Web Ads Are the New Bricks in the Mailbag
As for the third bucket, malicious software is the new “bricks in the mailbag.” In these cases, ads can be served up to fake visitors, or they “can be hidden behind a window on a Website that is the size of a pencil point,” according to comScore. I’ve heard of things like this, and living in Chicago, I grew up with reports of ancient mail bags found in the cellars or under the stairs of mail carriers decades after they passed away. All of this happened, but it doesn’t now.
Today, we have IMBs (intelligent mail barcodes), seeds, and mail tracking systems that enable us to share delivery details with mail owners in real time. And for those Web ads, they’re still working on the reporting. Google has teams working on tools to measure and remove fake Web traffic, but it cannot measure many of the ads, nor has it overcome the challenges posed by smartphones and tablets. Progress is being made, but much of the fraud has yet to be rooted out.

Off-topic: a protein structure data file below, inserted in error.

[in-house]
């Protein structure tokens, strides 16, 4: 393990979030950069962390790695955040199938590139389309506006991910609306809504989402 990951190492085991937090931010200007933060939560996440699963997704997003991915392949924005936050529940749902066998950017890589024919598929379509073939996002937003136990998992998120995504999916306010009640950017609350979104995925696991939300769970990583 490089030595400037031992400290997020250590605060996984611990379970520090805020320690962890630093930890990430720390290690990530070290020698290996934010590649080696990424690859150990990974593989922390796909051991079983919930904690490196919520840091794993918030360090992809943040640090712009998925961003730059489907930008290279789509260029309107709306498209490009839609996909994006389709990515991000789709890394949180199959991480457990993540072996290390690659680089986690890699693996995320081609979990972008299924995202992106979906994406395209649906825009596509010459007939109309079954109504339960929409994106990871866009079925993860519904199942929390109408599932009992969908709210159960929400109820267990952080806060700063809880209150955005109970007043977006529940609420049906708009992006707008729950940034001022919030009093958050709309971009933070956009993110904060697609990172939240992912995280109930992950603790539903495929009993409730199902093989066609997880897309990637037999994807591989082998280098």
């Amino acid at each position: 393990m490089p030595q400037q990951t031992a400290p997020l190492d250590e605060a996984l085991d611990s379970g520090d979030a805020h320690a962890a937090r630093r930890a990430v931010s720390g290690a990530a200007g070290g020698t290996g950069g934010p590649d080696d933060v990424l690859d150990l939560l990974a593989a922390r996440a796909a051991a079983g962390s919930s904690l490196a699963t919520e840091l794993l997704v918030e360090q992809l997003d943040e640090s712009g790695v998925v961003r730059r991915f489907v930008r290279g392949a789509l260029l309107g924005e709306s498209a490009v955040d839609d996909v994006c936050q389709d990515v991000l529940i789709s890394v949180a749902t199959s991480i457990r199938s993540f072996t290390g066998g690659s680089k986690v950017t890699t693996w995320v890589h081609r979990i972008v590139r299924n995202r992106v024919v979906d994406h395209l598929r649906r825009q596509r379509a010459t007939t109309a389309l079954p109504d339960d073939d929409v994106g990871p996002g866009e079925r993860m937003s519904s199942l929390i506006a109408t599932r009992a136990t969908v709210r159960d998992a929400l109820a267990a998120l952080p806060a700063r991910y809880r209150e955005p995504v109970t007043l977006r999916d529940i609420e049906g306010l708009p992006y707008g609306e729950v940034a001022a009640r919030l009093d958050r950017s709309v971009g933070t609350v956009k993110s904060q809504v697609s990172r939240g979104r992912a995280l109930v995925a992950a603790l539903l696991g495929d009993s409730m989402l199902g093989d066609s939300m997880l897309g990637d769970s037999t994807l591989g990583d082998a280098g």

So, are marketers upset that 54 percent of their $14 billion in online display ads isn’t being seen by real humans? You might think so. You might even think they’d be so upset about the $7.5 billion heist that they’d send in the muscle, break some kneecaps, and send people off to sleep with the fishes.
Maybe that’s a bit over the top, but this revelation of fraud and deceit is an opportunity for us as an industry. We’re left with the argument of the old friend, the tried and true workhorse that won’t let you down. We might take our lumps every now and then, but we’re loyal to our craft, perhaps sometimes to a fault. We deliver, and neither rain nor sleet nor heat nor gloom of night stays these couriers from the swift completion of their appointed rounds (except perhaps on Saturday, but that’s another post, so to speak).
A third-generation printer, Dustin LeFebvre delivers his vision for Specialty Print Communications as EVP, Marketing through strategy, planning and new product development. With a rich background ranging from sales and marketing to operations, quality control and procurement, Dustin takes a wide-angle approach to SPC